A dark and dreary evening was made bright on Friday, both literally and figuratively, as Charlottesville lit up with lights and cheers, song and laughter.
Two separate corners of the city ushered in the holiday season with a pair of annual celebrations, two unique traditions that have become red-letter days on the local calendar.
On the Downtown Mall, hundreds stared in awe as the city lit its massive Christmas tree at the 26th annual Grand Illumination. While on the other side of town, more than a thousand turned out for the 22nd annual Lighting of the Lawn at the University of Virginia.
The downtown Illumination was preceded by a celebration that has become a favorite for community members, with local brews and vintages, live music and a line of food vendors offering treats. Children drank hot cocoa, hashed out their wish list with Santa Claus, crowded an inflatable bouncy castle and stood in line to take photos with princesses from Disney’s hit movie “Frozen.”
“I think this is the stuff that’s important. That every city should be trying to figure out to bring people together,” City Manager Sam Sanders told The Daily Progress as he entered Ting Pavilion, the epicenter of the merrymaking on the eastern end of the Mall. “There’s nothing controversial about coming together to celebrate a holiday, whichever holiday you are choosing to celebrate. This is just a chance for everybody to be able to do it in one place. Take a look at the ‘Frozen’ characters, go get some good food and buy things from local vendors and then just celebrate a tree lighting.”
There was plenty of “good food” on offer. Hundreds of people lined up to enjoy pizza, mulled wine, Maryland-style crab cakes, doughnuts, homemade jam and more.
Keith Grooms, owner of the Pie Guy, has been serving food at the Grand Illumination for a couple of years. His business is most popular during the summer, so this winter event is his last big sales opportunity before the new year. If not for the rainy weather, he said there would have been an even larger crowd.
“It’s a good opportunity to come out before the year is over,” he said, just before selling his last vegetarian chili pie. “If it didn’t rain it would have been shoulder to shoulder. It gets packed.”
Inside the pavilion, children whispered their Christmas wishes to Santa as the Virginia Consort Carolers sang a rendition of the classic “Jingle Bells.” Parents wearing Santa hats with beers in hand escorted their children from the “Frozen” princesses to an inflatable slide. One toddler in a beanie slowly ate a corndog, choosing to nibble from the stick side instead of using a more traditional approach.
By 7:30 p.m., much of the crowd had gathered around the Christmas tree in the plaza in front of City Hall. Every year, Charlottesville residents are given the chance to weigh in on the tree’s name. The nominees are often plays on the names of famous actors, musicians and other celebrities. This year’s winner, Spruce Willis, was no exception.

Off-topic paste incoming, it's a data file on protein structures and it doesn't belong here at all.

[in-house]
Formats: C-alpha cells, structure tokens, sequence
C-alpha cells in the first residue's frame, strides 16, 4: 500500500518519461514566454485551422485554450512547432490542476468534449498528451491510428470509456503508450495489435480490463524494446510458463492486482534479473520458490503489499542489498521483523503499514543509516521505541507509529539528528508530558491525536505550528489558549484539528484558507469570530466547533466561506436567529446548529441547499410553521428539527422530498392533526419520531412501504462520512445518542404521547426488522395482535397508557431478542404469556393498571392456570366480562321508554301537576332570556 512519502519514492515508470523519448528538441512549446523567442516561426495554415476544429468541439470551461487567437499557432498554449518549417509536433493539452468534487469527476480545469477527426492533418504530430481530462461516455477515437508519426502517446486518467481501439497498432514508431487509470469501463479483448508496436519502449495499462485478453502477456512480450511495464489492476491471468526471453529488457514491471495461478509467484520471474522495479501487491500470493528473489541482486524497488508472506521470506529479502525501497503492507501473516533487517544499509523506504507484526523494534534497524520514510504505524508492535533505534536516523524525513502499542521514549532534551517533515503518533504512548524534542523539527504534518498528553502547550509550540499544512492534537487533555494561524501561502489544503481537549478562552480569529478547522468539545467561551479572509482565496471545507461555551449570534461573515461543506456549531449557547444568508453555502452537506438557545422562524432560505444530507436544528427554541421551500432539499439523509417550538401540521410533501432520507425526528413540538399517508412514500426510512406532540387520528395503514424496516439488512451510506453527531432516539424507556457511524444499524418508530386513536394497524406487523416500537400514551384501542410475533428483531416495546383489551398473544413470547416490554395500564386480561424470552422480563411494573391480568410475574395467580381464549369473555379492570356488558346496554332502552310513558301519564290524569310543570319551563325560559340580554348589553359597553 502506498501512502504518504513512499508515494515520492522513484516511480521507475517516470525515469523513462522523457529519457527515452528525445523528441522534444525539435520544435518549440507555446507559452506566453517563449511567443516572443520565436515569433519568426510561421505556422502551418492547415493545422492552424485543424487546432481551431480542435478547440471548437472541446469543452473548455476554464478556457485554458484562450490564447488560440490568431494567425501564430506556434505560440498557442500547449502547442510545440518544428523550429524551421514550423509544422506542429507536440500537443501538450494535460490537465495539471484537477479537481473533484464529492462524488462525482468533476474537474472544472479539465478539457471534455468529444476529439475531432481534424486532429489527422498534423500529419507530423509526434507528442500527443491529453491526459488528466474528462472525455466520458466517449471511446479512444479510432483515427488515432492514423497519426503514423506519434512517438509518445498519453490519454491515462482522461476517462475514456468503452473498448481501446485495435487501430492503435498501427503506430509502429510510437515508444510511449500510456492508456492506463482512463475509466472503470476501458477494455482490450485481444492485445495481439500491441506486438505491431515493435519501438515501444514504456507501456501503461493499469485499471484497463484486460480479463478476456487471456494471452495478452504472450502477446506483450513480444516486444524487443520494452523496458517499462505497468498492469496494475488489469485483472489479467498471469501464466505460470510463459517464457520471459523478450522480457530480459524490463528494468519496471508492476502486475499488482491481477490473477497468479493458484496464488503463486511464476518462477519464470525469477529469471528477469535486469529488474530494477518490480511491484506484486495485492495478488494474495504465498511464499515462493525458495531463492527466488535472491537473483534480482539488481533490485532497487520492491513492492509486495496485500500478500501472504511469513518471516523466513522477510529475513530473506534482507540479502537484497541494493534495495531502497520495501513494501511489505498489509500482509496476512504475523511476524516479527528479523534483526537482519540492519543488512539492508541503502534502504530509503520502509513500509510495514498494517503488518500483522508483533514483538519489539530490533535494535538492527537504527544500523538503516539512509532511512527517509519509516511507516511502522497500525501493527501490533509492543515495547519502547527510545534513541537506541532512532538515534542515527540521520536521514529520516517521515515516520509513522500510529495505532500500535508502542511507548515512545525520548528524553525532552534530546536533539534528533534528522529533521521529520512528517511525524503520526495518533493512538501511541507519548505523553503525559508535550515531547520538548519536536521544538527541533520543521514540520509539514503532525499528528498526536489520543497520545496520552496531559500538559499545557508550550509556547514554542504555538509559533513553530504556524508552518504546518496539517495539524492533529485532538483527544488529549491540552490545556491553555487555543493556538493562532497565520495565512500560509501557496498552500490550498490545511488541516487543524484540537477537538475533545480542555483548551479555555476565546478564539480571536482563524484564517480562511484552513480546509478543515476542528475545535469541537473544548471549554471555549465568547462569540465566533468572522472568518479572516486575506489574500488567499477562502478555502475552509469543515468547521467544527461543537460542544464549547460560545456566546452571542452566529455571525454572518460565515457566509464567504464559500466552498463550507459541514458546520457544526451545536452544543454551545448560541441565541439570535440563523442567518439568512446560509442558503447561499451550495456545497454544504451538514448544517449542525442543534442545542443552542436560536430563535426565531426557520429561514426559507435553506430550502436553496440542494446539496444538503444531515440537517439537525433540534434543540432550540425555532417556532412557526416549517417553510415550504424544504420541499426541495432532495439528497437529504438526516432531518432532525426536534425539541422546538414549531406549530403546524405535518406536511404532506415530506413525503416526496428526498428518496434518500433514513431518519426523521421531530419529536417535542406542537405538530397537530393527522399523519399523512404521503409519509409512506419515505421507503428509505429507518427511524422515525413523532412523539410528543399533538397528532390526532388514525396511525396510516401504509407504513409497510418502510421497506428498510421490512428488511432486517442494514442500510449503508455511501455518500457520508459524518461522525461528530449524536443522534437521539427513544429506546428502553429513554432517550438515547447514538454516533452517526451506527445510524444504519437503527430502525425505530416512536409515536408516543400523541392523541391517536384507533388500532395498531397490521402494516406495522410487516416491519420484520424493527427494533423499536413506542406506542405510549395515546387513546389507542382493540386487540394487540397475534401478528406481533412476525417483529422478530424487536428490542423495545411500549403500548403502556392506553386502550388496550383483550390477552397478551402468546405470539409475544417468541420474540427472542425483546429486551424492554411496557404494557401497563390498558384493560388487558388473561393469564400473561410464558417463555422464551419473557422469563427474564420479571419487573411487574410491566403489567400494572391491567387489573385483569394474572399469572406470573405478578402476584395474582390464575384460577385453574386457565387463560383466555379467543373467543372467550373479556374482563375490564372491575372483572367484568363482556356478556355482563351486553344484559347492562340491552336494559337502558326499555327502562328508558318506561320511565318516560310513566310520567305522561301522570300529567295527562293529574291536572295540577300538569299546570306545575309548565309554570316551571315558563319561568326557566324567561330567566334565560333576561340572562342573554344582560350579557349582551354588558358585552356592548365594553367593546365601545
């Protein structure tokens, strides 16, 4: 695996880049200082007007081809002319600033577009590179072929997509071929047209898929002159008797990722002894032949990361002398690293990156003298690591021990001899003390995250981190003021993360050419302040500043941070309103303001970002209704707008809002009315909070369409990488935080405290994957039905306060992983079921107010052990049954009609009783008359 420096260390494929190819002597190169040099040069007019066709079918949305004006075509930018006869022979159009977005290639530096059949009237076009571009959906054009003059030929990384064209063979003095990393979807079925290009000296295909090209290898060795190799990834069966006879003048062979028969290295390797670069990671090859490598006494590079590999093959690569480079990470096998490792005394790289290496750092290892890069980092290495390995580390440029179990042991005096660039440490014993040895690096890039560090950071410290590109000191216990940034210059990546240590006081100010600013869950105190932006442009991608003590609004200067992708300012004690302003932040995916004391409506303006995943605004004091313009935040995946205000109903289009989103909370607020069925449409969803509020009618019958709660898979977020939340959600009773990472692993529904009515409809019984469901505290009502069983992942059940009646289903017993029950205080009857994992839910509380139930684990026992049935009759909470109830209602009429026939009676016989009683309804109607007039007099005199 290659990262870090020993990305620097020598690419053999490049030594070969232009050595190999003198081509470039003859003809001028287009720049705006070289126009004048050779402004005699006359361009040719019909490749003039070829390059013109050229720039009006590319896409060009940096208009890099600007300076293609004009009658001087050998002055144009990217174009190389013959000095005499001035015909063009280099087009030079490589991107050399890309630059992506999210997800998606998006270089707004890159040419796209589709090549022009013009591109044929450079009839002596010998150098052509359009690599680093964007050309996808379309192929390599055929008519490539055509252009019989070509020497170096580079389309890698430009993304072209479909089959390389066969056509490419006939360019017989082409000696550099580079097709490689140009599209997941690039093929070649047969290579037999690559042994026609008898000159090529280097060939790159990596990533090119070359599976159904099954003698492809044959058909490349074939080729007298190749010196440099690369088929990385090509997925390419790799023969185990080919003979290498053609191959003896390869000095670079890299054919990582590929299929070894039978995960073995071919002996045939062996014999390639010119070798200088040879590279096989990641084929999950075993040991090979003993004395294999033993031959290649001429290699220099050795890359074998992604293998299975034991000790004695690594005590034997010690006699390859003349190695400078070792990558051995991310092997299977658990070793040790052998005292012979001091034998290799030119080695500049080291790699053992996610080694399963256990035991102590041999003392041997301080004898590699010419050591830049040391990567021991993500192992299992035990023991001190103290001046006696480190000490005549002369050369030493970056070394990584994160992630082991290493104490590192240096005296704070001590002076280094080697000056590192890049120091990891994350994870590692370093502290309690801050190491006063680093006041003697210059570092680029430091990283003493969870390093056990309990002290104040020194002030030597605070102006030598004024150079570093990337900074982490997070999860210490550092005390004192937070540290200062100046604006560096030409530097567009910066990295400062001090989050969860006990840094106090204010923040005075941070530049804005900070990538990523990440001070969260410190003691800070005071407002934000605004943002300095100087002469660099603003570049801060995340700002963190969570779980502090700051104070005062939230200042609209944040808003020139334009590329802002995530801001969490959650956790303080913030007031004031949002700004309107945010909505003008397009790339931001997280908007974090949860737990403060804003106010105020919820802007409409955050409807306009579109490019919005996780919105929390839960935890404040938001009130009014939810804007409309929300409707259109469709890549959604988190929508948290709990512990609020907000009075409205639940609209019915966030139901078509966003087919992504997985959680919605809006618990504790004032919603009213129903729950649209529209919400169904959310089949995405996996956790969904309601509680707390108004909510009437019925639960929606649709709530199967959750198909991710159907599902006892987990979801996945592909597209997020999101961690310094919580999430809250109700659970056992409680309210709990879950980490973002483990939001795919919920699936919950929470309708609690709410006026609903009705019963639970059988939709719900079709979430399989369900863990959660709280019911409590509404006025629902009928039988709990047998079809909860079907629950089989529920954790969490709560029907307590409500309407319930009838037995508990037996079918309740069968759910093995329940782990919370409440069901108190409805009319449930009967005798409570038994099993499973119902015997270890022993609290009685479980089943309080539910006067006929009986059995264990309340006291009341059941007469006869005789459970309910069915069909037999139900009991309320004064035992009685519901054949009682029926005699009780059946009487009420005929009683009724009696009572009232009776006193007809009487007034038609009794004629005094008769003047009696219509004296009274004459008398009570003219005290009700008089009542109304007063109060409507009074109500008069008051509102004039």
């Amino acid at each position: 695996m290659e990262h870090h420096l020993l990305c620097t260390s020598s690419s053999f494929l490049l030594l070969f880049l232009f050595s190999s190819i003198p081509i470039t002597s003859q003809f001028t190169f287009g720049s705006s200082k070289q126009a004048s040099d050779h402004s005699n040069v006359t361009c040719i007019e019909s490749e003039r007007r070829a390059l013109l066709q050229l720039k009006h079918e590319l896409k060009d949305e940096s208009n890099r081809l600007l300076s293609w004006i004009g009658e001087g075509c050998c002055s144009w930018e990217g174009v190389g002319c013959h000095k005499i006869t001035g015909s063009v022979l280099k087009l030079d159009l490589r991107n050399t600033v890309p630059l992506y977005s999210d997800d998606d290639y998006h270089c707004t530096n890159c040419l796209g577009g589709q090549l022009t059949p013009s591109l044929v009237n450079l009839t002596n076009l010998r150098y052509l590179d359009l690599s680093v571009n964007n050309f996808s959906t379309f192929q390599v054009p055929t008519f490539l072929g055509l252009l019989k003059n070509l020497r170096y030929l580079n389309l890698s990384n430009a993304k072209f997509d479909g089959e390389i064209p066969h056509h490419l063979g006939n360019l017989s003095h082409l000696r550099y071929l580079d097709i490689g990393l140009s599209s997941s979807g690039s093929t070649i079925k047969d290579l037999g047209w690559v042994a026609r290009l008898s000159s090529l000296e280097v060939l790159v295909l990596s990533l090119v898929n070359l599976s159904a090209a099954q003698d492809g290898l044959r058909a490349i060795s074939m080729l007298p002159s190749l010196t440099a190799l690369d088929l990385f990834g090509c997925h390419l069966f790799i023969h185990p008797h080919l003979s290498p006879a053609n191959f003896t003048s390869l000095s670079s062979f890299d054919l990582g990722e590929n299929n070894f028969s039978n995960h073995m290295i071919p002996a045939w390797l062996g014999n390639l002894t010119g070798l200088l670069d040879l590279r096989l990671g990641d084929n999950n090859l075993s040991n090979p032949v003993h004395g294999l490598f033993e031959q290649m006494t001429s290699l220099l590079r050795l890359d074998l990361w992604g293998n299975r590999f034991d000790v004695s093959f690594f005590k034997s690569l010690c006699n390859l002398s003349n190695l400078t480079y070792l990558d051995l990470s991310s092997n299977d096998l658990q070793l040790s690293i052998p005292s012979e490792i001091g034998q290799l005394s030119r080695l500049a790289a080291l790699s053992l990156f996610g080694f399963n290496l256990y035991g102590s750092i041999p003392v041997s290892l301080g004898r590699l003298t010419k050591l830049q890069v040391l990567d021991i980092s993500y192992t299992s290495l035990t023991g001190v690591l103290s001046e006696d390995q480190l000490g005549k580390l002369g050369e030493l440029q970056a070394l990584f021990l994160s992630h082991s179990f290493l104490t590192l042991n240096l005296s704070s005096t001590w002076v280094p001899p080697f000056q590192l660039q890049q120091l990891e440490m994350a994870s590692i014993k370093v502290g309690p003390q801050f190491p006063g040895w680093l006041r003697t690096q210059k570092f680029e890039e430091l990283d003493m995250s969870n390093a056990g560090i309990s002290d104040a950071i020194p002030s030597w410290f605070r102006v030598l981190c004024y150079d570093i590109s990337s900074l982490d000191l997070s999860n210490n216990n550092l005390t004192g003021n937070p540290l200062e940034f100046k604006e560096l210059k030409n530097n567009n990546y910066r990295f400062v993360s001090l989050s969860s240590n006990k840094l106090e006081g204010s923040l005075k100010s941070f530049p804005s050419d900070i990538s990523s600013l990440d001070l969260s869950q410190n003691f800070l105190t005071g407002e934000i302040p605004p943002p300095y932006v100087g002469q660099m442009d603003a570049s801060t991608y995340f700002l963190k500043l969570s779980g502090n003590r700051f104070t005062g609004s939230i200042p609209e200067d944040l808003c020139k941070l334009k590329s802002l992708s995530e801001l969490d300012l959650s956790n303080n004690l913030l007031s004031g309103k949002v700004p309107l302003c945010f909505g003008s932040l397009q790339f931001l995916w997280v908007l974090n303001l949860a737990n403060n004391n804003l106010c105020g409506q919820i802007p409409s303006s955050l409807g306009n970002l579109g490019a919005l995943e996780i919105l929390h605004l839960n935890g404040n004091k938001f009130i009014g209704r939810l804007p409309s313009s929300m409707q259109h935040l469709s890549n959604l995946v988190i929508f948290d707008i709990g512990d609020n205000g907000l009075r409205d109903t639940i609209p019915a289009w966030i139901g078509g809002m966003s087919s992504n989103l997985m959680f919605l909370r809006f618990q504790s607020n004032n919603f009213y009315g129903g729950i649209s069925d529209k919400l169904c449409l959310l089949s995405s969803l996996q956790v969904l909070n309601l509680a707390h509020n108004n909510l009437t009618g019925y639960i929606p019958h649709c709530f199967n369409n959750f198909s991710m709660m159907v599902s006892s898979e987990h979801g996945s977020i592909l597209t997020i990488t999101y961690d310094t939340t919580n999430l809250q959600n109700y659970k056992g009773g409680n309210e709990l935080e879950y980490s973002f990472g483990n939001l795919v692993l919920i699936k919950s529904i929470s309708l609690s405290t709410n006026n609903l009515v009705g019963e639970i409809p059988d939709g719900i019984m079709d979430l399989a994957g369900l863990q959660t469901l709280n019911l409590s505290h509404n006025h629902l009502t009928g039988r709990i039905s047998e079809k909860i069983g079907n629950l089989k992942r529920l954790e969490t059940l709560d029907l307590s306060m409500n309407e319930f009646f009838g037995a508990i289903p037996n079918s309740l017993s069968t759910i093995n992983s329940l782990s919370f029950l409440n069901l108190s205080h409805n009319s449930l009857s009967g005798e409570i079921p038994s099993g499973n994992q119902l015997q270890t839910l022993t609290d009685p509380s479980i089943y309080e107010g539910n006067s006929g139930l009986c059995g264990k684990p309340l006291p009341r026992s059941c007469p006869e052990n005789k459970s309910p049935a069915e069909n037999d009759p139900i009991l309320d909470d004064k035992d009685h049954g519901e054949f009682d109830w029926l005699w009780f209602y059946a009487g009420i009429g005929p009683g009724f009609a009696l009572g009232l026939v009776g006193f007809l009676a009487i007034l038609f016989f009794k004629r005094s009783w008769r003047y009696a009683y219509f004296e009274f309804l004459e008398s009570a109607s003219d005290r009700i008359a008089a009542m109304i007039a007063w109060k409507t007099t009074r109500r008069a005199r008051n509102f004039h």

Edward Warwick White, who drove in from Forest Lakes, stood by his mother awaiting the lighting.
“I’ve been coming to this for several years. It’s just a great way to kick off the holiday season,” he said, with a string of Christmas lights wrapped around his neck, a surprise gift from mother. It was their first time at the lighting together.
At 7:44 p.m., the crowd began the countdown.
And then, Spruce Willis lit up like the Nakatomi Plaza of “Die Hard” fame, evoking oohs and aahs from the crowd and some squeals of delight from small children.
“It’s my first time seeing Christmas tree,” one boy yelled to The Daily Progress while sucking on a candy cane.
What did he think of his first lighting?
“Candy!” he shrieked before turning his attention back to said confection.
Two miles away, a much larger crowd had gathered in front of the Rotunda at UVa for another seasonal celebration.
The Lighting of the Lawn is a last hoorah for students before they must bear down for final examinations. Some thousand people joined the festivities this year, a packed crowd on the Lawn that managed to stay cheery despite the dreary.
Students and faculty took to the stage throughout the evening, speaking, singing and reading poetry.
The Lighting of the Lawn has been a UVa tradition since 2001, meant to help foster unity after the Sept. 11 terrorist attacks that year. While it began as a relatively modest affair, it has grown in size and spectacle. This year was disco-themed.
But as in 2001, the celebration was marked by several homages to a tragedy: this time, the killing of three UVa students and Cavalier football players in November 2022.
Next to the Rotunda stood large numbers covered in lights: 1, 15 and 41. They were the numbers of Devin Chandler, Lavel Davis Jr. and D’Sean Perry, the three players killed in the tragic shooting more than a year ago. Just as it was at its inception and last year immediately after the shooting, the Lighting of the Lawn was a place for students to find community while remembering and reflecting on recent tragedy.
At 9 p.m., the crowd erupted as the Rotunda was lit, followed by a singing of “The Good Old Song,” the de facto anthem of UVa.
Shortly after, a light show began and the party was on, with illuminated beach balls bouncing across the crowd, adding to the electric evening.
Times change, tragedy strikes, rain pours but the community comes together. Every year. The holiday spirit — and traditions — remain alive and well in Charlottesville, Virginia.